Medicine in Europe and the United States
In the sixteenth century, Greek medicine was reborn yet again but with a difference. The upside of the fall of Constantinople was an influx of Greek scholars and manuscripts into Italy. A scholarly industry soon developed for the study of ancient Greece and for the publication of the works forming the basis of Western civilization, including medicine. In 1525 the Aldine Press in Venice published Galen's complete works in Greek. (In the sixteenth century 590 different editions of Galen were published.) The next year Aldine also published the Hippocratic corpus. New Latin translations soon appeared for the Greekless. Medical humanism was on a solid footing; what the return to a true Galenism meant for the practitioner and patient is not clear, except for a new emphasis on the etiology of disease and the tailoring of therapy to a profile of the individual patient. Clinical bedside teaching—its origins are piously traced back to Hippocrates—was integrated into medical education at Padua in 1578 by Giambatista da Monte (1498–1552), who was also keen on method as the key to knowledge and practice. Galen's Method of Healing, brought up to date by the professors, could put doctors on an infallible path to correct diagnosis and treatment. All they had to do was look in a practica, or crude physician's handbook, whose professorial prolixity often reduced its usefulness.
The new anatomy.
Historians agree on the main developments in Renaissance medicine: first, the revival of a modestly revised Galenism; second, the related renewal of anatomy, which was linked to the flourishing artistic culture in Italy. Artists used the knowledge from dissection as the conceptual foundation of the new art. Anatomical texts illustrated by artists displayed a representational, natural body rather than the pedagogical schematic model of medieval texts. Michelangelo collaborated with Realdo Colombo (1516?–?1559), who in 1548 became professor of anatomy at the Papal University in Rome. A great deal of the new work in anatomy was concerned with modifying Galen, who had sometimes extrapolated from animal to human anatomy, as in the case of the five-lobed liver. The major demolition job on Galen was done by one of his most fervent disciples, Andreas Vesalius (1514–1564), who in 1537 moved to Padua, took his degree and, though an academic physician, became lecturer in anatomy and surgery. Influenced by the Bolognese model, Vesalius increased his dissecting activity—a sympathetic judge increased his supply of cadavers of executed criminals—and by lecturing while dissecting, he integrated physician, anatomist, and surgeon and gave a coherence to the subject. In 1543 Vesalius published De humani corporis fabrica (On the fabric of the human body), a great classic of descriptive anatomy. This book was "the first proper account of human anatomy" (Wear, p. 275); the artistic but scientifically precise illustrations were a key part of the text. By his teaching and book, Vesalius eventually changed the way doctors understood the human body, ensured the triumph of an anatomical method based on dissection and observation, and left future investigators plenty of problems to solve within the emerging physiological paradigm. Galenic views on the blood and the heart, or his cardiovascular system, came to be recognized as seriously flawed. The new model was completed grosso modo in 1628, when William Harvey (1578–1657) published An Anatomical Essay Concerning the Movement of the Heart and Blood in Animals (De motu cordis).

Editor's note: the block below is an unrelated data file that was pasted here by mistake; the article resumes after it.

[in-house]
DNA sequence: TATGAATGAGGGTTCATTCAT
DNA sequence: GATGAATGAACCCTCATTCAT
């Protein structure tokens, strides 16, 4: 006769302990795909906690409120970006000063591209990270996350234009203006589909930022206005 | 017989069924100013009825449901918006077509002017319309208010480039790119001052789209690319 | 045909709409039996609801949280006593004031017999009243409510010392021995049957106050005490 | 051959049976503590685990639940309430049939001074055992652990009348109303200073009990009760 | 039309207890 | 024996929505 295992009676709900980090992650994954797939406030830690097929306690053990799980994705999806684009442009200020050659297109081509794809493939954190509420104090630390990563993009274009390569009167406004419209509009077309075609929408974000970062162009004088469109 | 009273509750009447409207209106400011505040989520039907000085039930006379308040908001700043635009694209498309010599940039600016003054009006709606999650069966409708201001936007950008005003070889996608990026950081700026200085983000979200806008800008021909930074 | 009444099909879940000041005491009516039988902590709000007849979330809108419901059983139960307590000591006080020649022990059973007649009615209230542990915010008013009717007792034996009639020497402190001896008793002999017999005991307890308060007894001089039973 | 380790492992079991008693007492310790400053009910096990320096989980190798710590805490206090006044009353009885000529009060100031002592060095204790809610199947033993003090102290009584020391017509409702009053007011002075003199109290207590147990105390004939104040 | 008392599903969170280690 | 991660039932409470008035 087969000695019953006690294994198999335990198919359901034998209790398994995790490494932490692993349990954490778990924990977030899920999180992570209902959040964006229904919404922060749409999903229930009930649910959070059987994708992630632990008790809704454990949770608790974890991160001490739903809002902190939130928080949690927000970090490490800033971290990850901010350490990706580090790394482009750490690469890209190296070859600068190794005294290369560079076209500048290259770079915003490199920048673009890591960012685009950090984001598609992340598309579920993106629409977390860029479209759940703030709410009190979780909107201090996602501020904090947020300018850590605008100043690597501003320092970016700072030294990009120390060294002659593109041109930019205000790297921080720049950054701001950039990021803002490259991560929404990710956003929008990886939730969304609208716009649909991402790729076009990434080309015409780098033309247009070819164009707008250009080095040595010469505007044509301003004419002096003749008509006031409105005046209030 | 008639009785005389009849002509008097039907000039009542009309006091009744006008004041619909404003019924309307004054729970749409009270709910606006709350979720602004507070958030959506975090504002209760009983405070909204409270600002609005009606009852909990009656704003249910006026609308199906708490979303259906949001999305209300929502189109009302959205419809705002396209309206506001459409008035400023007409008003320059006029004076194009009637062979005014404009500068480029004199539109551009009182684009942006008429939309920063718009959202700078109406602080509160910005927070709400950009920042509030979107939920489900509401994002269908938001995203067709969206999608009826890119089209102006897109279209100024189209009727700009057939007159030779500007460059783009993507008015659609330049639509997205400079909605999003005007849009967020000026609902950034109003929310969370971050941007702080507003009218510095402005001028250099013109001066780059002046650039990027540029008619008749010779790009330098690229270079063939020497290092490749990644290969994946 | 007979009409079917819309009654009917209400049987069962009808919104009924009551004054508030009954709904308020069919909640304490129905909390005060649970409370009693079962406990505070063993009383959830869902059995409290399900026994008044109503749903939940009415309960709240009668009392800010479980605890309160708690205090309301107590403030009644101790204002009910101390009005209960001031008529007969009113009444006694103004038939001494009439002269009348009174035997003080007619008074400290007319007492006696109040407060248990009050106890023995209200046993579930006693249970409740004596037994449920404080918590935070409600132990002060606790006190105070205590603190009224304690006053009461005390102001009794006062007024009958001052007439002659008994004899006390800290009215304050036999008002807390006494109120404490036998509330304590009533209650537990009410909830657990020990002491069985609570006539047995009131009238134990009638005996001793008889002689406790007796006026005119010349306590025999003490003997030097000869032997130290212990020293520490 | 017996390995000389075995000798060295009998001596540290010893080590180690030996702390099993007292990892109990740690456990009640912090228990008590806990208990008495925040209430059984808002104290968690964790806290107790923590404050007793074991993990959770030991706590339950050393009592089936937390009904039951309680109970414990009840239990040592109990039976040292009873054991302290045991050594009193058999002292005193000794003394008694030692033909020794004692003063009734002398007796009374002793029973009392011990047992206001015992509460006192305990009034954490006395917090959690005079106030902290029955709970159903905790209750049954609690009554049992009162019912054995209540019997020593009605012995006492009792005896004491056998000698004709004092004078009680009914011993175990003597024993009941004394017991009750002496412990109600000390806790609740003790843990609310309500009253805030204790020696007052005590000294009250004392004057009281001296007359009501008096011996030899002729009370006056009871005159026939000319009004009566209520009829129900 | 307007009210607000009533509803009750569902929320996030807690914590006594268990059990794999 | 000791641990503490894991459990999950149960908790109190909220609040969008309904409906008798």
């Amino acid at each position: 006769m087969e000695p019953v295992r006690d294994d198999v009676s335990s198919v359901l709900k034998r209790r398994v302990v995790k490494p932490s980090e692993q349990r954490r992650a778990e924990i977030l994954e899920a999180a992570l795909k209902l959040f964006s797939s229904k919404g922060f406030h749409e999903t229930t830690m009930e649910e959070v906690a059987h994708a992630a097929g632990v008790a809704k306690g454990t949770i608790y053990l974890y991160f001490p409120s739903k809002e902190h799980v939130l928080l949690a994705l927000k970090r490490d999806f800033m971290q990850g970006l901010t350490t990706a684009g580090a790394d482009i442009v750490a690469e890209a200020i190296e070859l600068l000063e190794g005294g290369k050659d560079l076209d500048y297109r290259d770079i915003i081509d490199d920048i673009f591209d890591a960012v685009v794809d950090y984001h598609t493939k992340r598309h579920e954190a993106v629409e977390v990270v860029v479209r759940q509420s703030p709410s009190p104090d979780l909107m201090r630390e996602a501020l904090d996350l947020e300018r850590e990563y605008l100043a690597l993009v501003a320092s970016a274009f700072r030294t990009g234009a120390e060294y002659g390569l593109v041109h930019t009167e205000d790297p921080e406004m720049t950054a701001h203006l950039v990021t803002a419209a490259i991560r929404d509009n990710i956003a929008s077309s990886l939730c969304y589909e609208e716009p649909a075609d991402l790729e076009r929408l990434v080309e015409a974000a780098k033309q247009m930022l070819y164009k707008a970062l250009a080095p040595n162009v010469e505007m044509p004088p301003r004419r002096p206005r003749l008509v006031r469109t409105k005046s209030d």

- Medicine in Europe and the United States - The Harveian Revolution (seventeenth Century)
- Medicine in Europe and the United States - The Medieval World
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